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Defense Engineer

Typical Day

Dee Bugger was a nerd even in the womb: She spent much of her gestation just counting her fingers. So math was always her friend and measuring things was just part of her nature.

She zipped through college and a PhD and was a full-blown Dr. Dee Bugger by the time she was 27—when she was recruited by the military to become a civilian researcher, looking into advanced weaponry systems. She believed in the ethos of having great strength so that you never had to use it. A strong military kept the world at peace.

The military employed hundreds of contractors who each did small elements of research and/or production in the various skills that were needed, from missile telemetry systems to covert listening devices planted in the bedrooms of terrorist mistresses.

Dee made several rounds in weaponry systems—she had studied solid rocket fuels, the physics of burning them under water (think: submarine launches of ICBMs)—and evolved her studies to focus on the flight control elements of the projectile itself. She had been involved in the creation of the first laser guided bullet.

So now at 35, she was a relatively senior manager for someone so young. She has even managed to be granted Special Access Program clearance, which is more Top Secret than Top Secret clearance and necessary for many of the projects she's worked on.

Quite an elaborate coffee-maker.

It was something o'clock somewhere in the middle of the Pacific. And it wasn't all that warm so she guessed that she was somewhere kind of...northerly. It was as close to the middle of nowhere as one could get, on Earth anyway. And in her job, there actually were alternatives beyond Earth. Her boyfriend was, in fact, an astronaut and had similar class clearance—which came in handy as they were both sleep-talkers.

She has a small berth on the S.S. Maddow. A private woke her and explained that the systems were ready for The Test. Today was a big day—she had worked on the guidance system for these low heat signature missiles for almost a year. Specifically, normal rocket fuel burns at 1,800 degrees or much, much hotter, but that heat leaves an easily traceable "signature" in the sky which bad guys can track and then shoot down.

The new solid fuel systems burned much cooler—more like 500 degrees and with baffles (or covers) over them, the signature could be brought down to look more like 300 degrees on a tracking device...often below the trace levels needed. When a heat signature is very hot, it remains in the air a relatively long time—long enough to be tracked. But a 300 degree signature "evaporates" quickly, making the missile almost invisible.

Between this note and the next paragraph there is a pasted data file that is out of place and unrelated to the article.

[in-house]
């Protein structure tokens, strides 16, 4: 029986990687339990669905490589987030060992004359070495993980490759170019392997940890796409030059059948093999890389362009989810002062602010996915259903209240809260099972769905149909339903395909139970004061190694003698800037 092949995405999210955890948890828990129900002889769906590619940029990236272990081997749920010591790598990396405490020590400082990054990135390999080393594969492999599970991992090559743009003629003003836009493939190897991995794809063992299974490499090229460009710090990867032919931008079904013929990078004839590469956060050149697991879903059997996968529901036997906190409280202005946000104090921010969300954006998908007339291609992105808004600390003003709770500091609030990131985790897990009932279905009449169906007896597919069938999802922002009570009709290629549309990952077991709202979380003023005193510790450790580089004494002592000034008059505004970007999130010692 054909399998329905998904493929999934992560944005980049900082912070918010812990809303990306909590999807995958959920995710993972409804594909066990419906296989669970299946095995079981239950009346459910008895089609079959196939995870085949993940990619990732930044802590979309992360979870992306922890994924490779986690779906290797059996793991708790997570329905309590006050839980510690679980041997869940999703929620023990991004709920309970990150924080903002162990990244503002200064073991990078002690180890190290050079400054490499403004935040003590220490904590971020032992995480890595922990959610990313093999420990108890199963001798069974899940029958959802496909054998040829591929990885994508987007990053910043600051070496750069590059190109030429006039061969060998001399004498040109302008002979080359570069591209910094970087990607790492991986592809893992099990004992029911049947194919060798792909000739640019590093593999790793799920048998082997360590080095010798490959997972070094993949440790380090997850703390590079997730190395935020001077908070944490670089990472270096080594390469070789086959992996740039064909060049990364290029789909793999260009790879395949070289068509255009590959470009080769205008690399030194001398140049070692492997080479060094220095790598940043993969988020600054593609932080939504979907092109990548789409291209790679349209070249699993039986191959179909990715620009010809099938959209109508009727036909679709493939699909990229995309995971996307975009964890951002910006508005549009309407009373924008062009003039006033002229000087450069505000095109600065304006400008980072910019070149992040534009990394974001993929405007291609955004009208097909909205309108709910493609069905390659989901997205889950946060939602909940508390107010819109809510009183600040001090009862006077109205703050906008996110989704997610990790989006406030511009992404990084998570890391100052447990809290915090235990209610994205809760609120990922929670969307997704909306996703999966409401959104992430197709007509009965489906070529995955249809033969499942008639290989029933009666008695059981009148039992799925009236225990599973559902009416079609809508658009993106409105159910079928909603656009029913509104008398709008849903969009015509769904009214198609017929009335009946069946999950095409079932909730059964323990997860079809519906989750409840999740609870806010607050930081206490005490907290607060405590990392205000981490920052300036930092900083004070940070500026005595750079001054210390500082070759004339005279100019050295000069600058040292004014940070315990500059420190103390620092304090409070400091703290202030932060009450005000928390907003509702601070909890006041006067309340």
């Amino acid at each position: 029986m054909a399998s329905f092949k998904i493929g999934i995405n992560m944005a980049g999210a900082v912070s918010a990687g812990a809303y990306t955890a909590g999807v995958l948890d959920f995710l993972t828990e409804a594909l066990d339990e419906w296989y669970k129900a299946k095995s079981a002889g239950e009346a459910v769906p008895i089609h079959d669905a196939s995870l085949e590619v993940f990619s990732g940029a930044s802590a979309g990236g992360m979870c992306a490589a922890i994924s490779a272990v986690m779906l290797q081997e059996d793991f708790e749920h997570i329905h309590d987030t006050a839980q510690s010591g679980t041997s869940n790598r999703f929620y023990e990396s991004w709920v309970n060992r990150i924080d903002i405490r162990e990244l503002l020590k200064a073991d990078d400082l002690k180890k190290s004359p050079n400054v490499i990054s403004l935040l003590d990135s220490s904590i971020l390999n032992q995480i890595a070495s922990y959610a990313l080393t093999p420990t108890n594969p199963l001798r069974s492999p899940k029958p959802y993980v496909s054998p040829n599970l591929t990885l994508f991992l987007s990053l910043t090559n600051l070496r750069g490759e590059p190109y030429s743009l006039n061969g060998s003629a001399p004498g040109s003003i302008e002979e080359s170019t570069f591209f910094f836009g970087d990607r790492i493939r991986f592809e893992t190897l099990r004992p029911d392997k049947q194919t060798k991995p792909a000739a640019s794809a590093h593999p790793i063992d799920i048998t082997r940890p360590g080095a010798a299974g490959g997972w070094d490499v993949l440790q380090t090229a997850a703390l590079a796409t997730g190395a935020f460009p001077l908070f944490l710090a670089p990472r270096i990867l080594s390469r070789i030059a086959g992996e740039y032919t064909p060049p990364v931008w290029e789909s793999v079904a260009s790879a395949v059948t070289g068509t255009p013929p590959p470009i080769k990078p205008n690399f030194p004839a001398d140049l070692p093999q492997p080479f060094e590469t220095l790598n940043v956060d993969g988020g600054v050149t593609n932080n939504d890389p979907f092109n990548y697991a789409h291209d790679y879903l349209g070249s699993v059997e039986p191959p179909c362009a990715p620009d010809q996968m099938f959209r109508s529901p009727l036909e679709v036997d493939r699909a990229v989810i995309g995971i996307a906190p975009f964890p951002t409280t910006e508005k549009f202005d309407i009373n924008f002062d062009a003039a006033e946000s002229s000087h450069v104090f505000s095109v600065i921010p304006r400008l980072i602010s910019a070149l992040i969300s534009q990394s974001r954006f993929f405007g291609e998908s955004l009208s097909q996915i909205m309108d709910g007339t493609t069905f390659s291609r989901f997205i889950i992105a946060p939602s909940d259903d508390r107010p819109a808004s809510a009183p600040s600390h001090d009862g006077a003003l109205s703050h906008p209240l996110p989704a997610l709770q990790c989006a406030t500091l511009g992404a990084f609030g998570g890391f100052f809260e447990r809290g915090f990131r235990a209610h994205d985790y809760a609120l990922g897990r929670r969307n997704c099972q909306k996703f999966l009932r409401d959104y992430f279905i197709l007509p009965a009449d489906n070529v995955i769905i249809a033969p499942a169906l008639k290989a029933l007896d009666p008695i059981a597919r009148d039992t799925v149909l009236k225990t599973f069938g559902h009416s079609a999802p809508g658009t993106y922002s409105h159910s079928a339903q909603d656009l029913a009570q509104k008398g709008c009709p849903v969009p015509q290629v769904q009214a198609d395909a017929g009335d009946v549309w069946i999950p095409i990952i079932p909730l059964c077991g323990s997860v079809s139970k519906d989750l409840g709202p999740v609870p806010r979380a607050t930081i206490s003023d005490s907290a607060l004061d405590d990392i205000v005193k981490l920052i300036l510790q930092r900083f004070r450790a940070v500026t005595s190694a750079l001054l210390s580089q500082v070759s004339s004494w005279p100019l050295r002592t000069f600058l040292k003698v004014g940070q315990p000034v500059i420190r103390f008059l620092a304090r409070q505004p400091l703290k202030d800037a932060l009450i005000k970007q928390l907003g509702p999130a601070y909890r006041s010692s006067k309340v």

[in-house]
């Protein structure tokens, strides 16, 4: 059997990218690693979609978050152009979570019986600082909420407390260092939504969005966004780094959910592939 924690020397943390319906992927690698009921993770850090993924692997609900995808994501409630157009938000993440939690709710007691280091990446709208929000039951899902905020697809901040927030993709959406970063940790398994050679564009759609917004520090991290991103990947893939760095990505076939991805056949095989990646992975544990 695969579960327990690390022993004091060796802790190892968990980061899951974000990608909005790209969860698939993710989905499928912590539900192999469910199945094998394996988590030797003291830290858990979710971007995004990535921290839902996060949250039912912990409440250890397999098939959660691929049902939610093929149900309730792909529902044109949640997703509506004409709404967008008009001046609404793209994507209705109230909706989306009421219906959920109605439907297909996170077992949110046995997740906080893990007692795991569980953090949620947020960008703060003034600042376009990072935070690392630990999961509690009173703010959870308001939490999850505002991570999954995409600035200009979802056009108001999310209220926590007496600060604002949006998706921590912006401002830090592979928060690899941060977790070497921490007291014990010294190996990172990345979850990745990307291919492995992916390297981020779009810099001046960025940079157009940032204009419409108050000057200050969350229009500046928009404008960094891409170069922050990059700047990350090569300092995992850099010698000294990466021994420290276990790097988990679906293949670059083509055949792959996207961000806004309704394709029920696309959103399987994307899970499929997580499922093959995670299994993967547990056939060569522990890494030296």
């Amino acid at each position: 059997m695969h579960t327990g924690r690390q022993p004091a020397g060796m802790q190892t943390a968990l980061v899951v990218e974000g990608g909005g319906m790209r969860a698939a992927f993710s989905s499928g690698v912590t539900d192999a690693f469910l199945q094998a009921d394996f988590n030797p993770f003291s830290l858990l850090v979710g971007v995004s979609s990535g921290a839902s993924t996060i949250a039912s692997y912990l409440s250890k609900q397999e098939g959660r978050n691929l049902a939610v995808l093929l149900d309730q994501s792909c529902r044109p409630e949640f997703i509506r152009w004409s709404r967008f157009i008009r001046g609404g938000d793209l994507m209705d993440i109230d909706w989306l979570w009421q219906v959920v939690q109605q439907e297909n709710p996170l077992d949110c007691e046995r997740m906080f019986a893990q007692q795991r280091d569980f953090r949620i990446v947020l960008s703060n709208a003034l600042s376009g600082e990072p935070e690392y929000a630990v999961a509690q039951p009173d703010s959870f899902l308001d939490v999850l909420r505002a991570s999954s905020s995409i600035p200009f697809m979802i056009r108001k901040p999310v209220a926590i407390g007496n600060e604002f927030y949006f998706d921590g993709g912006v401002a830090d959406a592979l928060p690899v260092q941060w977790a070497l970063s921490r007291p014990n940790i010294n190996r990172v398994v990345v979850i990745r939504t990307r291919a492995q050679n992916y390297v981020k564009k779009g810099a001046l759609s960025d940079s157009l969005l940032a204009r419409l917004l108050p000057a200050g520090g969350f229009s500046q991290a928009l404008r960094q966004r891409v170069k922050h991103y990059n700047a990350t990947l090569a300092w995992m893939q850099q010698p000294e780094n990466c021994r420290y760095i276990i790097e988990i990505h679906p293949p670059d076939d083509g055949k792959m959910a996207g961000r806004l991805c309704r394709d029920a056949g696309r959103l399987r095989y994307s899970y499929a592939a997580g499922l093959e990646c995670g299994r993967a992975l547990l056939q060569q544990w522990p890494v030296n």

The problem here was that the cooler burning fuel was also meaningfully less powerful as a propellant—that is, Cool Missiles flow about 25% slower than the full-heat flavors. And with different speeds at stake, the management of the fins, aileron, and other guidance systems became...complex. The old rules for the number of degrees of displacement on Fin A had to be rewritten. Beaucoup physics and pointy hatted stuff. And Dee wore the pointiest.

The test was purposely set to be launched at dusk when air temperature differentials were at their highest as the sun warmed the sky—it would cloak the test a bit. So the sub surfaced and its bay doors were opened. Dee stared at eight big flat screens in front of her as she listened to the count—the missile would have to hit a weather balloon target that had been launched an hour earlier and now hovered at about 20,000 feet.

3 - 2 - 1. Ziiiip. Flip. Wooshing sounds. A cabin filled with unexhaled breaths. Then PUH! Impact.

She stared at the virtual gauges and dials on her screens, taking in a thousand data points quickly. After about an hour, she exhaled—the test worked. Or at least it appears to have worked.

She had eight assistants, half of whom were fellow alumni of her university's physics program. Each of them was responsible for diagnosing an element of this test.

Two hours after the test, the phone rings. It sounded like an old fashioned "ring ring" phone and then she thought, "How odd—we are 3,000 miles or more in the middle of the ocean...satellite phone maybe...."

It was Senator Feinstein, who sat atop the Ways and Means Committee, the "Committee" that actually runs the Western World and manages the CIA among other covert operations. The Senator asked specifically to speak with Dee who was stunned. She had never met the Senator, only read about her.

"This is Dee."

"Hi. Senator Feinstein here. Give me the poop."

She knew what was being asked. "Basically it worked. All of the data fits within the 1% parameters that the specification sheet asked for. We have a very humid day here and a low pressure system is coming so we have some small adjustments to make to accommodate but we were very close inside of tolerances. I'd say she will be battle ready in a week if needed."

"I wish this wasn't happening on National Cross-Dressing Day."

"You're class 5 clearance?"

"Yes ma'am."

Ok, now you're class 6. Have it ready in three days."

And the phone hung up. Admiral Nukem took the phone from her. "You understand?"

Dee nodded slowly. Not good. She swallowed hard and went back to her desk, hoping that her technology would work under pressure—and save the world.

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